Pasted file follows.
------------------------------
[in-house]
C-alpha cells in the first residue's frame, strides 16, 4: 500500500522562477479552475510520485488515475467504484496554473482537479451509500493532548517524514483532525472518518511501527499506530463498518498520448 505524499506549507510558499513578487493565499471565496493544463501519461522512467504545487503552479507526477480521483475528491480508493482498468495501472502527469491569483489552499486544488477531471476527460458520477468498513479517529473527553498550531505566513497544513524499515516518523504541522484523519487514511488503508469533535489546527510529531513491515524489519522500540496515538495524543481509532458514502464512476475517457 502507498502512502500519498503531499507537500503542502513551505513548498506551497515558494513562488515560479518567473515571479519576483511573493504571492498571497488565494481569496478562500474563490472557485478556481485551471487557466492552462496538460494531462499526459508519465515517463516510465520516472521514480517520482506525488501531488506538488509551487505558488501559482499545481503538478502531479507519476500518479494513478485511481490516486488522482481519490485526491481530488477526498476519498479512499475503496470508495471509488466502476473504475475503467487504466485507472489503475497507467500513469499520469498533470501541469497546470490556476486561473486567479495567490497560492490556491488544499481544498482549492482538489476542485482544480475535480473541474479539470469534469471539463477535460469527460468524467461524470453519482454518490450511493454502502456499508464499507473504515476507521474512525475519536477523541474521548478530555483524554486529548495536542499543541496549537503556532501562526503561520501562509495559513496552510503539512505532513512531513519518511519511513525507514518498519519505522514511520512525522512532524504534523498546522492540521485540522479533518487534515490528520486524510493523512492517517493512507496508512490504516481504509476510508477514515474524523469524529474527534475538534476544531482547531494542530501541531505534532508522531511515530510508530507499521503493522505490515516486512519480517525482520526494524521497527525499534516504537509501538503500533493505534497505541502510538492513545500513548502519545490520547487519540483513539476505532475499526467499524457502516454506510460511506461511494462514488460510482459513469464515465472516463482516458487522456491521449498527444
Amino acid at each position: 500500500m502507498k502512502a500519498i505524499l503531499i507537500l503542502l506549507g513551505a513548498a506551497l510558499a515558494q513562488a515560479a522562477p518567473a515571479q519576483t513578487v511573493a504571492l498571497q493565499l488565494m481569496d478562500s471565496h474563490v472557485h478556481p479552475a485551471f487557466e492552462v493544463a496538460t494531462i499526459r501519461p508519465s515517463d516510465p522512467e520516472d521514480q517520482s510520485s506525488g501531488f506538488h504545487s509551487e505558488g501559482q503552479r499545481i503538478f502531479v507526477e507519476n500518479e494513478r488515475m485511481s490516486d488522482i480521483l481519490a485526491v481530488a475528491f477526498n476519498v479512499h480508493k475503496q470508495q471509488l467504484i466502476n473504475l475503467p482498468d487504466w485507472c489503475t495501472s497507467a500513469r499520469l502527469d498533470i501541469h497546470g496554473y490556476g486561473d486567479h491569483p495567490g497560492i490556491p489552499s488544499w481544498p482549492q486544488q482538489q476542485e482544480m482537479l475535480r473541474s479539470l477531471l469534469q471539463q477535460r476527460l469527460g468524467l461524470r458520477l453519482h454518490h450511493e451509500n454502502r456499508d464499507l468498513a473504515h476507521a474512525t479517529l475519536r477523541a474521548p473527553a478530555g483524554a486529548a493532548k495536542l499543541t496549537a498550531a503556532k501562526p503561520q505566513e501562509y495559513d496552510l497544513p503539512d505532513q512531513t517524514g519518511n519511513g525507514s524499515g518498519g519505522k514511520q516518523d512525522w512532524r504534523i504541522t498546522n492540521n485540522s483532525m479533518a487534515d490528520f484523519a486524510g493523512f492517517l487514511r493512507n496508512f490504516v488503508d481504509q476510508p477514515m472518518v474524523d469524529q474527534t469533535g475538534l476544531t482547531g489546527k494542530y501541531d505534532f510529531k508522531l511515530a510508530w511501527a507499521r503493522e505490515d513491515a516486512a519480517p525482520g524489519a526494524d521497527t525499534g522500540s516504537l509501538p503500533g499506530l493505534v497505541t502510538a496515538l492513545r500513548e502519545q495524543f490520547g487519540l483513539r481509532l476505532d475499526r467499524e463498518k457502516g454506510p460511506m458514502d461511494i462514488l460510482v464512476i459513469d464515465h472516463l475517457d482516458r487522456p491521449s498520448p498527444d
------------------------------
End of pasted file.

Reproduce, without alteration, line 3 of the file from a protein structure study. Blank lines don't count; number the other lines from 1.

Amino acid at each position: 500500500m502507498k502512502a500519498i505524499l503531499i507537500l503542502l506549507g513551505a513548498a506551497l510558499a515558494q513562488a515560479a522562477p518567473a515571479q519576483t513578487v511573493a504571492l498571497q493565499l488565494m481569496d478562500s471565496h474563490v472557485h478556481p479552475a485551471f487557466e492552462v493544463a496538460t494531462i499526459r501519461p508519465s515517463d516510465p522512467e520516472d521514480q517520482s510520485s506525488g501531488f506538488h504545487s509551487e505558488g501559482q503552479r499545481i503538478f502531479v507526477e507519476n500518479e494513478r488515475m485511481s490516486d488522482i480521483l481519490a485526491v481530488a475528491f477526498n476519498v479512499h480508493k475503496q470508495q471509488l467504484i466502476n473504475l475503467p482498468d487504466w485507472c489503475t495501472s497507467a500513469r499520469l502527469d498533470i501541469h497546470g496554473y490556476g486561473d486567479h491569483p495567490g497560492i490556491p489552499s488544499w481544498p482549492q486544488q482538489q476542485e482544480m482537479l475535480r473541474s479539470l477531471l469534469q471539463q477535460r476527460l469527460g468524467l461524470r458520477l453519482h454518490h450511493e451509500n454502502r456499508d464499507l468498513a473504515h476507521a474512525t479517529l475519536r477523541a474521548p473527553a478530555g483524554a486529548a493532548k495536542l499543541t496549537a498550531a503556532k501562526p503561520q505566513e501562509y495559513d496552510l497544513p503539512d505532513q512531513t517524514g519518511n519511513g525507514s524499515g518498519g519505522k514511520q516518523d512525522w512532524r504534523i504541522t498546522n492540521n485540522s483532525m479533518a487534515d490528520f484523519a486524510g493523512f492517517l487514511r493512507n496508512f490504516v488503508d481504509q476510508p477514515m472518518v474524523d469524529q474527534t469533535g475538534l476544531t482547531g489546527k494542530y501541531d505534532f510529531k508522531l511515530a510508530w511501527a507499521r503493522e505490515d513491515a516486512a519480517p525482520g524489519a526494524d521497527t525499534g522500540s516504537l509501538p503500533g499506530l493505534v497505541t502510538a496515538l492513545r500513548e502519545q495524543f490520547g487519540l483513539r481509532l476505532d475499526r467499524e463498518k457502516g454506510p460511506m458514502d461511494i462514488l460510482v464512476i459513469d464515465h472516463l475517457d482516458r487522456p491521449s498520448p498527444d